HAITI has never been far from wide-scale human suffering, grave political instability, and grim economic underdevelopment. But its circumstances today are worse than they have been before.
THERE’S something uniquely American about baseball – its simplicity, the hot dogs and the cheering fans in the stands create what feels like a community connected.
THE issue of marital rape is one that seems to neither ever go away
IMAGINE if you will the following scenario: You’re driving home, and the police pull you over. When you ask what you did wrong, the officer tells you that you were speeding and so you have broken the law. Not to worry, you say, I’ll change that law when I get home, and off you drive, leaving behind the officer shouting after you that you’ve broken the law right now.
SO FAR in this attempt to answer the question, “Has CARICOM reached its limits of regional integration”, it has been established that, after almost 50 years, the regional project has failed to deliver the commitments expected from the 1973 Treaty of Chaguaramas and its Revision in 2001.
AT 1AM, my patient receives a phone call from the police. There’s been another car accident. He kisses his wife goodbye, puts on his overalls and grabs his work bag in the garage. Within ten minutes, he arrives at the scene, tonight and often times before the ambulance on call. The road is blocked by at least four police cars and the glare from their flashing siren lights pierces his cornea in the darkness of the hour. After almost 40 years in this profession, he’ll never be fully comfortable with the nightmarish feeling that a night like this elicits.
Found them. As extraordinary as it is, it’s really that simple.
In the first part of this commentary - published last week - the conclusion was reached that the great ideals, set out in the 1973 Treaty of Chaguaramas (the CARICOM Treaty) and its revision in 2001, remain unfulfilled. But does this reality mean that, as the CARICOM project reaches its 50th anniversary next July, it has reached the limits of regional integration?
The visit by Speaker of the US House of Representatives Nancy Pelosi to China’s Taiwan region on August 2 has triggered outrage across China. For one thing, by allowing such a visit to go ahead, the US has openly broken its own commitment under the three China-US joint communiqués not to develop official relations with Taiwan.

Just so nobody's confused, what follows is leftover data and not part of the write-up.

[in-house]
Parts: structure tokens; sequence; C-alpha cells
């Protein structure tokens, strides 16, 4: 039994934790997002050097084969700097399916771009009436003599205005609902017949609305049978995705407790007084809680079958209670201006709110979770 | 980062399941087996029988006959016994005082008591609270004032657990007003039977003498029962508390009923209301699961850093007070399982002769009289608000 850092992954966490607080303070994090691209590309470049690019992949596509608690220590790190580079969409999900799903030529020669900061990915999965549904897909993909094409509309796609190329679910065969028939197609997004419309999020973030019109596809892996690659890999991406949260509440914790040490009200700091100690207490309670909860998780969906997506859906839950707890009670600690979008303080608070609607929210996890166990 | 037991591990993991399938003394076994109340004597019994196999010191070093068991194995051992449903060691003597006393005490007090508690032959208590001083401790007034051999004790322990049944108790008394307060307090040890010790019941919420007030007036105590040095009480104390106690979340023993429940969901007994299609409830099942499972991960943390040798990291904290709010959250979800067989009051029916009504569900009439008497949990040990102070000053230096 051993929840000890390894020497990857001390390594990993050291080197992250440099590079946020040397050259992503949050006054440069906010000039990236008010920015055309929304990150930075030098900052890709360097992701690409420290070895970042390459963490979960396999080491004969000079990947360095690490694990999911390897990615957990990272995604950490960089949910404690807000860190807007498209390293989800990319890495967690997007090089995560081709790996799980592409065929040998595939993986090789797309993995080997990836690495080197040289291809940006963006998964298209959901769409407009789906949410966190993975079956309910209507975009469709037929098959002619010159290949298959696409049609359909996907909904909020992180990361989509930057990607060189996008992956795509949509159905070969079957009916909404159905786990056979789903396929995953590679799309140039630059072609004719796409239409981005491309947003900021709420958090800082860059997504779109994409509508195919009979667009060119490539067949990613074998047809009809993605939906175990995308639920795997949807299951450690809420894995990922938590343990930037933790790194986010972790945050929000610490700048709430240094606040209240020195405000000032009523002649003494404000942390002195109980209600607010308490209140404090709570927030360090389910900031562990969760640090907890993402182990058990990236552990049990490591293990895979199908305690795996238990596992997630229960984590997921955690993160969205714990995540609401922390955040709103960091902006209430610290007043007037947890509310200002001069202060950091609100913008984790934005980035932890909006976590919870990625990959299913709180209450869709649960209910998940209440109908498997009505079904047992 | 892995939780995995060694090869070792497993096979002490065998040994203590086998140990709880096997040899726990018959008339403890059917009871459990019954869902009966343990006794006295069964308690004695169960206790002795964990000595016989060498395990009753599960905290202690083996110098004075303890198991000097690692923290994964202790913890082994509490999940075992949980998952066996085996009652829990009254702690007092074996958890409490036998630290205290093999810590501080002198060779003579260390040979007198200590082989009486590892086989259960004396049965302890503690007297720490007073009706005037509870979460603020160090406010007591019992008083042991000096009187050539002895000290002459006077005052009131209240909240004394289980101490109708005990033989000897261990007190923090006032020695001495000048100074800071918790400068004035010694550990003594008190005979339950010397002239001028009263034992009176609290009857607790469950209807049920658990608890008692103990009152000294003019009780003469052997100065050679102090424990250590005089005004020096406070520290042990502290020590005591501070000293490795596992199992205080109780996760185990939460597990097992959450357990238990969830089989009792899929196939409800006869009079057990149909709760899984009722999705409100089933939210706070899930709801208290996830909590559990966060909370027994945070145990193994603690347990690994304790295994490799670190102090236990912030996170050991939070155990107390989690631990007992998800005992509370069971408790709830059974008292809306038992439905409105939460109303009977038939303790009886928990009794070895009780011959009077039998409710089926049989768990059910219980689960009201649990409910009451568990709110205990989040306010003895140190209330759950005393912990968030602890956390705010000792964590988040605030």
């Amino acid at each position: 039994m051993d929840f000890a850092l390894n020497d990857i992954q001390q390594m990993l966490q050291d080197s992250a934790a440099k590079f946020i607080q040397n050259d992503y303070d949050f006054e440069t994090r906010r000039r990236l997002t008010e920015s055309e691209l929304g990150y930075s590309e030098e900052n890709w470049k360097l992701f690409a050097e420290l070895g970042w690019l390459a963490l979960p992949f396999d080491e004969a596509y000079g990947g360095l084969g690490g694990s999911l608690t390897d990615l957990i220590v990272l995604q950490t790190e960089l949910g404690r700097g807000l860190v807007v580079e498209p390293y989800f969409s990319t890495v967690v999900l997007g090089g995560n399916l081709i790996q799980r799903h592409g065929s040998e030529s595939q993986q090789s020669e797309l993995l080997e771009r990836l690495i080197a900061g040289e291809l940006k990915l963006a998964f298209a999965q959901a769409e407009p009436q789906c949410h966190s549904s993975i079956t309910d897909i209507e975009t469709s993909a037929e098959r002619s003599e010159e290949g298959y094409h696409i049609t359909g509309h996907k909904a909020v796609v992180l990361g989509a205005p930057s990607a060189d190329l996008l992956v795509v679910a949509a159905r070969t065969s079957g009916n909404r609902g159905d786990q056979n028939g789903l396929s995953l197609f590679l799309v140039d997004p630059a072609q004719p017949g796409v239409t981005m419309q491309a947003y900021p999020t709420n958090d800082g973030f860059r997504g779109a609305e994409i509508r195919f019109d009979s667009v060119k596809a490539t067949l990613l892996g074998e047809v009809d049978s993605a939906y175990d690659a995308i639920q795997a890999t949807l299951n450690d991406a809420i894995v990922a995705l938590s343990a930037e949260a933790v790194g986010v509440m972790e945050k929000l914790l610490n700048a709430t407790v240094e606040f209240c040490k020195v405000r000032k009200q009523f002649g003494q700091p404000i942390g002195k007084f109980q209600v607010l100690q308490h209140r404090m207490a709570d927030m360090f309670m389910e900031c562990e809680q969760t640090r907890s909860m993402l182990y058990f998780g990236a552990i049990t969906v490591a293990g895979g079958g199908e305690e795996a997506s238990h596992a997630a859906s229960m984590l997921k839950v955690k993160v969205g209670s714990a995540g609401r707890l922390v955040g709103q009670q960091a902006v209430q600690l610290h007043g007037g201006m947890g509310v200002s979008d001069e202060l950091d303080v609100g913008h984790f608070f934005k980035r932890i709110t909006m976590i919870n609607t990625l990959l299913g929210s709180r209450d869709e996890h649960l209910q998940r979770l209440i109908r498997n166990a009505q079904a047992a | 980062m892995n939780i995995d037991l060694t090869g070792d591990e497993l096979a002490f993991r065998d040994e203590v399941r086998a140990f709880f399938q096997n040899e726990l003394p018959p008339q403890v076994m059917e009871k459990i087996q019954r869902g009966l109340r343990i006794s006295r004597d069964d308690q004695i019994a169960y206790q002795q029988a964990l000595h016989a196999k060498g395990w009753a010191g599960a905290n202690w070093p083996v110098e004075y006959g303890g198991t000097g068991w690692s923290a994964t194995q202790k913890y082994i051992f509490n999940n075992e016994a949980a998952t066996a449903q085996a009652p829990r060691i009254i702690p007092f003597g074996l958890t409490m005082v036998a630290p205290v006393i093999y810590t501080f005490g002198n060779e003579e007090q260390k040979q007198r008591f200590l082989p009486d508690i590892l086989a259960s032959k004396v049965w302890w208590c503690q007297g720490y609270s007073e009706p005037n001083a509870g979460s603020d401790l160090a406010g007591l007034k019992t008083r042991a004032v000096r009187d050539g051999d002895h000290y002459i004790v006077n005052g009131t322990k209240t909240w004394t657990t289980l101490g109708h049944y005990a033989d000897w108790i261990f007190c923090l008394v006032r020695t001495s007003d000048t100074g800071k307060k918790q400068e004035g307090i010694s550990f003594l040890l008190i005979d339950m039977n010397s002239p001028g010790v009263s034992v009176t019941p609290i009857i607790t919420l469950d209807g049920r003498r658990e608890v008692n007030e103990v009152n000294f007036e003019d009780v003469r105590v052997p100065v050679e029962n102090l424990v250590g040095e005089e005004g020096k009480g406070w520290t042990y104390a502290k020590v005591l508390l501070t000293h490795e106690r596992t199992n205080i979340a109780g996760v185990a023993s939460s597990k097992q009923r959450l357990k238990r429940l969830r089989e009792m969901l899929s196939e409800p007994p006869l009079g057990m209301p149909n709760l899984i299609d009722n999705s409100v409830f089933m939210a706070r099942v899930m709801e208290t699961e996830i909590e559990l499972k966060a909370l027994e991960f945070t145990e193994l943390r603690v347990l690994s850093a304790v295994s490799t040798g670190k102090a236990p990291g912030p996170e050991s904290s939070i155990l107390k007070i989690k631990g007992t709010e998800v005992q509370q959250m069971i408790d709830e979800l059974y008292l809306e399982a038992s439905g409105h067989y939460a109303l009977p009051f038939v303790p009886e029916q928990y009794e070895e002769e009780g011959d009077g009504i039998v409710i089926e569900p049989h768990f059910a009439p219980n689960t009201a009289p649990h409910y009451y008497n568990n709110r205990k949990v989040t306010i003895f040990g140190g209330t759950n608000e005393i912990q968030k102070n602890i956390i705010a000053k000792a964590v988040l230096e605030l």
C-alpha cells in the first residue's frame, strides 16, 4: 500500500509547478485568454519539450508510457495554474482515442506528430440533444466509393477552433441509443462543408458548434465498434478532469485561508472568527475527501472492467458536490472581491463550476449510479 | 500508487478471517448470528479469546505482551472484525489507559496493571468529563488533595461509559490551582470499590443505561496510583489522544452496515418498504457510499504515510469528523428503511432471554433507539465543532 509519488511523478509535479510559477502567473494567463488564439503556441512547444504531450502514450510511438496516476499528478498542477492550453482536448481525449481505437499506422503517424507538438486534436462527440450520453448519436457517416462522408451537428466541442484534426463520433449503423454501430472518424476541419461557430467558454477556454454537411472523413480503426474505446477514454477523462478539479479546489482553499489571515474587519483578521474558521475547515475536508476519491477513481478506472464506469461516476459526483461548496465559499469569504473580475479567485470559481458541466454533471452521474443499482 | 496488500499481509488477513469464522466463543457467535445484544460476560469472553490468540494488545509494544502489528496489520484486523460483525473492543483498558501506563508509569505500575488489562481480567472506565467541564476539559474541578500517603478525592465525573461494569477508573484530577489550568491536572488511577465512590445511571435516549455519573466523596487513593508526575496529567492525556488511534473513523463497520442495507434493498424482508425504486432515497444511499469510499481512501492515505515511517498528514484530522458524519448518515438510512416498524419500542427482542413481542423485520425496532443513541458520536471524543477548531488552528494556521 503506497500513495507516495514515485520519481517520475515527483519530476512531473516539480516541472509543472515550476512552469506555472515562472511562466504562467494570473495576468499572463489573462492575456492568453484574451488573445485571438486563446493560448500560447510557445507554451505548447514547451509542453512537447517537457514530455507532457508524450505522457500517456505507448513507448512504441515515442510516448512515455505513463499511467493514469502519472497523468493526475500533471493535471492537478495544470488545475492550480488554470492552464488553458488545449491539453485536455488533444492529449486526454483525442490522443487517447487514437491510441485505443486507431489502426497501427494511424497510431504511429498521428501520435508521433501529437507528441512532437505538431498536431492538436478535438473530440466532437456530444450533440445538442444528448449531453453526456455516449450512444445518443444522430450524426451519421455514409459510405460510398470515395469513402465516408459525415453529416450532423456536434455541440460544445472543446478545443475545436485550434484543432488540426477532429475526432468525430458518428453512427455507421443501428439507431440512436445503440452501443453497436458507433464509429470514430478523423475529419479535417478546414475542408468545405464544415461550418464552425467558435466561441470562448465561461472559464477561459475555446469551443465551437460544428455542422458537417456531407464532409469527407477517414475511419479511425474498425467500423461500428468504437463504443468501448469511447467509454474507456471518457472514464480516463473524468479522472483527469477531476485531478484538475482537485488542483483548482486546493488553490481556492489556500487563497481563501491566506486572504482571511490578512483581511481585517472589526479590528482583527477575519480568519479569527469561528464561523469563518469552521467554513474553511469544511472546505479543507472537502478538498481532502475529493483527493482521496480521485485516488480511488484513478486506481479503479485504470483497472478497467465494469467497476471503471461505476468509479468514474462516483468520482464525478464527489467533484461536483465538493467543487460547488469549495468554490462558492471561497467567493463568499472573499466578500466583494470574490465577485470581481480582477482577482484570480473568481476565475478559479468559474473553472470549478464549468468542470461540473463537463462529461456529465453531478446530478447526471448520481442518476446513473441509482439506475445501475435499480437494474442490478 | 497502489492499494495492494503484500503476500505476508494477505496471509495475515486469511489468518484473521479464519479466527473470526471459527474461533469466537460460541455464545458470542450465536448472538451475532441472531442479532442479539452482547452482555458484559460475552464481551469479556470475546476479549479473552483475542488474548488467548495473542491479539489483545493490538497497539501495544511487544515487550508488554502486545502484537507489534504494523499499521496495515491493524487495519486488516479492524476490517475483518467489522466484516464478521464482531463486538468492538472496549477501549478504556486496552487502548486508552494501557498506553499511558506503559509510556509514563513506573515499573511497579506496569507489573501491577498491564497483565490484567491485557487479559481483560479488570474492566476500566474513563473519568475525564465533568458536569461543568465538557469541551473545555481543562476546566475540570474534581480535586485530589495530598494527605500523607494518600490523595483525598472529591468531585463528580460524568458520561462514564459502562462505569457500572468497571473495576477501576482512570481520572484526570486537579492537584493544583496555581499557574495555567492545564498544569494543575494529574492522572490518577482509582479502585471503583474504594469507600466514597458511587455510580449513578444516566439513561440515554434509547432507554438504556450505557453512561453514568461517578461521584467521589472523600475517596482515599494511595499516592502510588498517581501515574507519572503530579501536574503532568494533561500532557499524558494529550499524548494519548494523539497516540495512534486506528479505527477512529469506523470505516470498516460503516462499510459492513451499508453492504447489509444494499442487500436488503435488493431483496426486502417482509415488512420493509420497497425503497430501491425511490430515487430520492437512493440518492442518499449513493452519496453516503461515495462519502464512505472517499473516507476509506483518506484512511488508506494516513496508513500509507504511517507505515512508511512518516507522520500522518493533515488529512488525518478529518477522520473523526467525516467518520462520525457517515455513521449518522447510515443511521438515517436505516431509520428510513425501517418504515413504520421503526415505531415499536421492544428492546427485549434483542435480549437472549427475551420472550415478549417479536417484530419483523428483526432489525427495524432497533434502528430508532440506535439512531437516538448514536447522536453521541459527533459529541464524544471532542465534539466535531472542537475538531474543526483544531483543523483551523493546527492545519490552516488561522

Every human being, at some point or another, is called to the spotlight. In that moment you finally feel noticed and, in the best of circumstances, appreciated publicly for either your talent or physical attributes. This is the moment when stars are born. The very best of us excel during those moments and, from then on, spend a lifetime living beneath the intense glare that’s demanded by being at the centre of the stage.
THERE are few things more frustrating in politics than promises that are never delivered.
Over the last few weeks, global warming has caused the deaths of thousands of people in Europe, and it has dislocated communities in the United States.
DESPITE the alarming incidents of murder and crime in the country, the officers of the Royal Bahamas Police Force are doing a “phenomenal job” – they are simply overwhelmed and need more support and resources, according to a former Assistant Commissioner.
JUST before sunset, the yellow, red and orange of the horizon are kissed by the dusk of a glooming nightfall. In those moments, light, for the final time that day, quickly but majestically peaks through the window pane.
THE diesel spill at the Old Navy Base cove last week turned all eyes on Exuma – and once more brought the discussion about how well we are protecting our environment to the fore.